North Korea’s state television aired footage in September of workers responding to widespread floods described as the worst since the end of World War II. Diseases, including acute respiratory infections, have been on the rise in flood-hit areas. File Photo screenshot of KCTV
SEOUL, Oct. 19 (UPI) -- Acute respiratory infections are circulating in flood-hit regions of North Korea.
The World Health Organization said in a recently issued report on the North Korea floods that the number of patients suffering from the diseases continued to escalate in early October, Voice of America reported.
The region most affected is North Hamgyong Province in the country's northeast.
Acute respiratory infections began spreading in early September after massive flooding occurred from Aug. 29 to Sept. 2, around the same time the number of children in North Korea suffering from diarrheal diseases quadrupled.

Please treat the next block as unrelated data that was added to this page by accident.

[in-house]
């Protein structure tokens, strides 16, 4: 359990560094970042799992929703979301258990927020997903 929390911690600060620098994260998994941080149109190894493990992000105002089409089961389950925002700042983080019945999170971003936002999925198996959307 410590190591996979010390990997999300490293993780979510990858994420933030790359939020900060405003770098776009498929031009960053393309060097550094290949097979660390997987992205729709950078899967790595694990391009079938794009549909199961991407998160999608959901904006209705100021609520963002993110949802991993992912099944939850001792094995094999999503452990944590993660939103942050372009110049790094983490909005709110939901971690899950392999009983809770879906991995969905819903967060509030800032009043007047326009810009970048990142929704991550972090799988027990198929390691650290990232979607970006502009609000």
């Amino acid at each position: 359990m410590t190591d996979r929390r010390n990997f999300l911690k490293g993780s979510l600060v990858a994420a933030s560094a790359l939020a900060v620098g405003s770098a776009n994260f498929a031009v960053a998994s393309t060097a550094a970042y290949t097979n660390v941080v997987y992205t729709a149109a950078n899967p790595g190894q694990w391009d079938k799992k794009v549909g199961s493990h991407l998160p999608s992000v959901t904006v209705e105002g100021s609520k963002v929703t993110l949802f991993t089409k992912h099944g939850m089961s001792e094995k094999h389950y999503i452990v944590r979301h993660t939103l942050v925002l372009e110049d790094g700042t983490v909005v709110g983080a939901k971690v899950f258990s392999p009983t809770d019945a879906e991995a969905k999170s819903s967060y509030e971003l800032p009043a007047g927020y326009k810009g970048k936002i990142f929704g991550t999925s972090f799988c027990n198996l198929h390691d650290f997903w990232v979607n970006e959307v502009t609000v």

Severe acute malnutrition is also on the rise for children under age 5, according to the United Nations Office for the Coordination of Humanitarian Affairs.
But the WHO said the overall number of people suffering from diarrhea, including adults, is on the decline. No deaths related to the infections have been reported.
The United Nations agency also stated North Korea is operating a system of countrywide surveillance that identifies infectious diseases as they become known to the state.
North Korea is operating a "comprehensive disaster situation room" that runs 24 hours a day and has a response strategy to potential contagions, according to the report.
In a separate statement OCHA has said clean water and sanitation is urgently needed in North Korea to prevent the further spread of waterborne diseases.
Medicine and medical equipment are in scarce supply, the U.N. agency has said.